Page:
Friday, March 4, 2016

ILWU Recognizes Foss, Others for Safety

By Mark Edward Nero

The International Longshore & Warehouse Union Marine Clerks Local 52 has recognized Foss Maritime, Shell Oil and Jones Stevedoring for the zero injuries that occurred at Terminal 5 between March 2015 and February 2016.

The first-ever safety award given by ILWU Local 52 was presented to Foss and partners Shell and Jones Stevedoring at the ILWU’s Annual Safety Banquet in SeaTac, Wash. on March 2.

“It's a real credit to the hard work of our dedicated Foss employees and also to our stevedore partner Jones Stevedoring, and to the trust of our customer, Shell,” Foss President & CEO Paul Stevens said in a statement.

Terminal 5 is the second largest terminal at the Port of Seattle. By the close of 2015 Foss had accumulated about 168,000 people hours at the terminal without an injury, according to union data.

“From the first day at Terminal 5, Foss, Shell and Jones worked hard to establish a safety culture that went above and beyond the normal safety practices on the waterfront,” Jones Stevedoring Vice President Rob Bohlman said.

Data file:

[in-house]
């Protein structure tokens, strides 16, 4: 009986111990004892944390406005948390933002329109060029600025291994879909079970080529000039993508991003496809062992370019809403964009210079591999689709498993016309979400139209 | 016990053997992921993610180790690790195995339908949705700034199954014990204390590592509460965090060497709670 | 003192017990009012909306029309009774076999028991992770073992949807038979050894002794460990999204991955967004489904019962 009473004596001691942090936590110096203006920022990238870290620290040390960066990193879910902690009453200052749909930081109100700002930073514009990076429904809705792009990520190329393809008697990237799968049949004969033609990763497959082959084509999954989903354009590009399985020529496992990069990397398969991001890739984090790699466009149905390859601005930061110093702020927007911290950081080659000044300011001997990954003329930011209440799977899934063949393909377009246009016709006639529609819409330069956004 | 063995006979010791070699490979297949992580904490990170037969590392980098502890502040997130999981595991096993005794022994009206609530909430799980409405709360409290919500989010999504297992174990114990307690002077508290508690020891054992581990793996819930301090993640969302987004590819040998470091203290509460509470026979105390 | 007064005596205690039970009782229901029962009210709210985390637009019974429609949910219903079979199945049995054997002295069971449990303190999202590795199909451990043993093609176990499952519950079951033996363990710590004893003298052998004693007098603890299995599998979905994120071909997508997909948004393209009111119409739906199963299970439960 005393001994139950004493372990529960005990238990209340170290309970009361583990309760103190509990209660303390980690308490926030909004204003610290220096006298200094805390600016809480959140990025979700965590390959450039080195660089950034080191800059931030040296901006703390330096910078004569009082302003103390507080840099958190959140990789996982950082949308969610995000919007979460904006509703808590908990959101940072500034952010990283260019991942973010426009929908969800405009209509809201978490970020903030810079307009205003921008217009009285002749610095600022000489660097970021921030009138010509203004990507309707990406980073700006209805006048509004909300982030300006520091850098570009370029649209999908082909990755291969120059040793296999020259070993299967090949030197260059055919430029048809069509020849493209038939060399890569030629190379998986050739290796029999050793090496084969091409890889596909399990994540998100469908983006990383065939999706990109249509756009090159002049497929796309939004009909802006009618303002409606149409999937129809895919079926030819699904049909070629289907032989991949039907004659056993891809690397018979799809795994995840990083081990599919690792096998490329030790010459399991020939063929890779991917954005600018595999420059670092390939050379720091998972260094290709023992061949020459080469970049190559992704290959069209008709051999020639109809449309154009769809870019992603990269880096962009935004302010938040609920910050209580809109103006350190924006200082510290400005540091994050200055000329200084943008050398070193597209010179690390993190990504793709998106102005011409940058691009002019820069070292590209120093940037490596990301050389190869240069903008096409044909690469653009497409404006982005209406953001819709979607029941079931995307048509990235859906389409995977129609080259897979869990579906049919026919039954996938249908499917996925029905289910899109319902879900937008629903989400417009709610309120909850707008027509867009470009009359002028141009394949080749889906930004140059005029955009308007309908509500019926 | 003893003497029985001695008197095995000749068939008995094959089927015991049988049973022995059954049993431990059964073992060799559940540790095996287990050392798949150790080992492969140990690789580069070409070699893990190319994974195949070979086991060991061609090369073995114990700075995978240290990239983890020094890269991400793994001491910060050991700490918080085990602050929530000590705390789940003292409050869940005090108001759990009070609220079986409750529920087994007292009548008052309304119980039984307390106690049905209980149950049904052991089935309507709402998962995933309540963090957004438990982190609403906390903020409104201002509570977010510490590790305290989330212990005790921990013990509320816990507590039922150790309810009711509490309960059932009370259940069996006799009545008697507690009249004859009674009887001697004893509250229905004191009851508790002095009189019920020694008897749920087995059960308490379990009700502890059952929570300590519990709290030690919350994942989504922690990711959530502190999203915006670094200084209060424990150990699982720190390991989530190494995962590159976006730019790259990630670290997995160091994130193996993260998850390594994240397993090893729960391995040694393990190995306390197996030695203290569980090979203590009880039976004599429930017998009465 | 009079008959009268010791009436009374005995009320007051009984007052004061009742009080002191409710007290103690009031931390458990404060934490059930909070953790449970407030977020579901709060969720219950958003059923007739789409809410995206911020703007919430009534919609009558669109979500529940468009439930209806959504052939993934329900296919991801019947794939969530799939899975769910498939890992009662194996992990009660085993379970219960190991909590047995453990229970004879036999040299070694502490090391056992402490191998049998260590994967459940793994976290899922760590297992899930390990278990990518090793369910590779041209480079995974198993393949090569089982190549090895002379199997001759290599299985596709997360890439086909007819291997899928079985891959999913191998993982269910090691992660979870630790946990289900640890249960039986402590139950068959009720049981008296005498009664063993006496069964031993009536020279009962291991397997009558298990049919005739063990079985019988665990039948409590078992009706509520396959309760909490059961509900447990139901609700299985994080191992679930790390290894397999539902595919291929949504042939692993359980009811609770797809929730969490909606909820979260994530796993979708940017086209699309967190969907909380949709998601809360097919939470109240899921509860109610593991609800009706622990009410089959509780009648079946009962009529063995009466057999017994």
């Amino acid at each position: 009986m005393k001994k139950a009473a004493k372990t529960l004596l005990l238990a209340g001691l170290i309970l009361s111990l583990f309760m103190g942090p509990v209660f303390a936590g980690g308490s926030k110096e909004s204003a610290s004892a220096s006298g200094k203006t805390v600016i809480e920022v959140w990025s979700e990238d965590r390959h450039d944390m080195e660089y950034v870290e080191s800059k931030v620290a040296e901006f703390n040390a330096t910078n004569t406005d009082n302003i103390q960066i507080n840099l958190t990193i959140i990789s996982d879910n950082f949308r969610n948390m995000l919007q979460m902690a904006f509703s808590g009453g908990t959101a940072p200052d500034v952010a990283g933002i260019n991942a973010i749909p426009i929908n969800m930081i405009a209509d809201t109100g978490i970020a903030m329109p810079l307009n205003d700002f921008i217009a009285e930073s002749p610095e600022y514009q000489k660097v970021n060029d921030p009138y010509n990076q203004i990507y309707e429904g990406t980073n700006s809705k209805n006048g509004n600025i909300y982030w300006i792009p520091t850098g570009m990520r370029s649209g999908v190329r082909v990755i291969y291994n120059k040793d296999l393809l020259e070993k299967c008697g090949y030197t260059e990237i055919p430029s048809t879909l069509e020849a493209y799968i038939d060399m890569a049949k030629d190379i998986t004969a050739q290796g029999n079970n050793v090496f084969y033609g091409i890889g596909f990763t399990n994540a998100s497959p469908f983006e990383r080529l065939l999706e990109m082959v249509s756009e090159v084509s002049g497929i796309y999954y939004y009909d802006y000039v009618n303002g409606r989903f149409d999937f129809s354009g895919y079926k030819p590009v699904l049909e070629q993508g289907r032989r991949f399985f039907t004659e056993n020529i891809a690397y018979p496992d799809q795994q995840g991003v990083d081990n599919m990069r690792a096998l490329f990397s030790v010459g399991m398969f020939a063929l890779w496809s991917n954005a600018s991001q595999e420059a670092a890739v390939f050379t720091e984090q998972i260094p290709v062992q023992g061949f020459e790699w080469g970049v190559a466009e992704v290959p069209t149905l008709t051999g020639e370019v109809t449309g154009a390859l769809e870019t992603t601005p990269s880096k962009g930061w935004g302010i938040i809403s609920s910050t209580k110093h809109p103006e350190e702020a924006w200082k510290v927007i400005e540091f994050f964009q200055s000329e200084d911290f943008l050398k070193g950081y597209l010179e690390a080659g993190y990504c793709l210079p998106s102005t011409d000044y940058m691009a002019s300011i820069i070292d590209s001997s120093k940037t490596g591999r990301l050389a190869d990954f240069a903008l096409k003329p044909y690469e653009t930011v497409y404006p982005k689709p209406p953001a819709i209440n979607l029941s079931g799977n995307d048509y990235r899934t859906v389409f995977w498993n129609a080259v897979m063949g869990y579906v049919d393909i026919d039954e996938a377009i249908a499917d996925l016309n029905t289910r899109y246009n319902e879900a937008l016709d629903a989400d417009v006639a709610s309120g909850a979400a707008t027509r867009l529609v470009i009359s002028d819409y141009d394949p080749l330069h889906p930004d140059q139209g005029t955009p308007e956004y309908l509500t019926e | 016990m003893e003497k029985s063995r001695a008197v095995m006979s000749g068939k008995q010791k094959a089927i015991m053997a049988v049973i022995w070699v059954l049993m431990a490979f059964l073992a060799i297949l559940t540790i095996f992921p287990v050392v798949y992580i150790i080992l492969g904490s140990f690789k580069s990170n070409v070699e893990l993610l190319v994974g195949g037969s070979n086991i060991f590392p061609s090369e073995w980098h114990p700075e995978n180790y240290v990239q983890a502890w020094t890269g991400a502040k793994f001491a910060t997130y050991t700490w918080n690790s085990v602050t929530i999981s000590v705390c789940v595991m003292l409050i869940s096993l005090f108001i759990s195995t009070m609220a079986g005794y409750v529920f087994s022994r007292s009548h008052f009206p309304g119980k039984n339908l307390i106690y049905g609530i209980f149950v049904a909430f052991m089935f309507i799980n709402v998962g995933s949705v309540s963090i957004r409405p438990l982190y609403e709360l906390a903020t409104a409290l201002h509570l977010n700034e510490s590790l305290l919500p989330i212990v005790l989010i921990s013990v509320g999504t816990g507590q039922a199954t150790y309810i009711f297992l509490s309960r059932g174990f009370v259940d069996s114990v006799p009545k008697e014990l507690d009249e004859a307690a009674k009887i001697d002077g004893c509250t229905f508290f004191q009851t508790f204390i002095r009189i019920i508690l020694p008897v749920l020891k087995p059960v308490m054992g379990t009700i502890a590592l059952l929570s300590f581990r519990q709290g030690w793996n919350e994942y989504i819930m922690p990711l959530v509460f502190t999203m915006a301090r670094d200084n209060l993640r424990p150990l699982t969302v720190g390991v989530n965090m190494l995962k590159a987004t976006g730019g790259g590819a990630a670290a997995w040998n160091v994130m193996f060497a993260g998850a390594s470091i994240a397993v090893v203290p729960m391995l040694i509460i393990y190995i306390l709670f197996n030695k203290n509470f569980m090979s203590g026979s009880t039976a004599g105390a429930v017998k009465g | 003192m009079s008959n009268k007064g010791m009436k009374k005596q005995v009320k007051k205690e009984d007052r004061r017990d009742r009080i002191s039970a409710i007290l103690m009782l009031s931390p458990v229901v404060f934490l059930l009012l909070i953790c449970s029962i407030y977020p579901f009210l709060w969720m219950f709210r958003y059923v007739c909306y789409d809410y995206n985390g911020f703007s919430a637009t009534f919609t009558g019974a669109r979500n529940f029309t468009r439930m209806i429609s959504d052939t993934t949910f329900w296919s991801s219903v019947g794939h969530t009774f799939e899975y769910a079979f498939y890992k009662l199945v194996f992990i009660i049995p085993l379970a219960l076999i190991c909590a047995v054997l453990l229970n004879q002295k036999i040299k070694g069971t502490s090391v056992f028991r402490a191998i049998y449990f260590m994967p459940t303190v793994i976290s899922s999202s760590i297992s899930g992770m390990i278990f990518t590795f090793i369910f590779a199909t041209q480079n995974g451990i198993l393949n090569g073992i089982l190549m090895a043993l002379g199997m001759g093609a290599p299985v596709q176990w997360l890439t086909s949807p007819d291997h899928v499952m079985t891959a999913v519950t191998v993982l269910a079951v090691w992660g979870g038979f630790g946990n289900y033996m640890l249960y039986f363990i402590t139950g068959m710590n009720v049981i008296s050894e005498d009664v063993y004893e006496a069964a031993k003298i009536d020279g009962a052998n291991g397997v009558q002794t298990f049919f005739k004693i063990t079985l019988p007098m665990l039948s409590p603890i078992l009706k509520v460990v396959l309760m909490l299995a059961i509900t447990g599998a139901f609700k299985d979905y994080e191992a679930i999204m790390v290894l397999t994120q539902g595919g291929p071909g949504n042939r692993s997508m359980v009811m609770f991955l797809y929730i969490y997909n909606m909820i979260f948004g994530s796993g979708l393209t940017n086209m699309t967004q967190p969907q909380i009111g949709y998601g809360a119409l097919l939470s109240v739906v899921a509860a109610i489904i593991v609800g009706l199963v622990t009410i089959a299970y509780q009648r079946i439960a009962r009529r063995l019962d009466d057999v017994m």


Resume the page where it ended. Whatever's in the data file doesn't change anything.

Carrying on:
“Local 52 members embrace being part of Foss’ Always Safe, Always Ready culture,” Max Vekich of the ILWU Local 52 Labor Relations Committee said in a letter announcing the award.

“It says an awful lot when your efforts are appreciated by those who are impacted the most, and when they see positive results from those efforts,” said Dale Snyder, vice president of Alaska Operations for Shell. “Well done Foss and your team.”

PPG Powering Whale Watching Vessel

By Mark Edward Nero

Vancouver, Washington-based marine engine company Pacific Power Group is powering a new custom-built vessel for whale watching with Volvo Penta engines, engine monitoring and throttle controls that’s expected to improve passengers’ experience.

PPG’s marine team is powering the Salish Sea Dream for Prince of Whales, a Vancouver-based company providing whale watching excursions. The vessel is being fitted with four Volvo Penta D13-700 Inboard turbo diesel engines that will each supply 700 HP at 2,300 RPM, providing faster acceleration and better ability to maintain high top speed.

PPG said the vessel’s Volvo Penta engines also offer the Salish Sea Dream dependability, low weight and fuel consumption, lower operating costs and the reliability demanded for tour operations. The company said the engines were also selected for their environmental benefits with low exhaust emissions, certified to US EPA Tier 3 commercial marine and IMO II standards.

Further environmental benefits, according to PPG, are a longer engine oil change interval of 1,000 hours, reducing oil usage and waste oil management in addition to significant cost savings for the operator.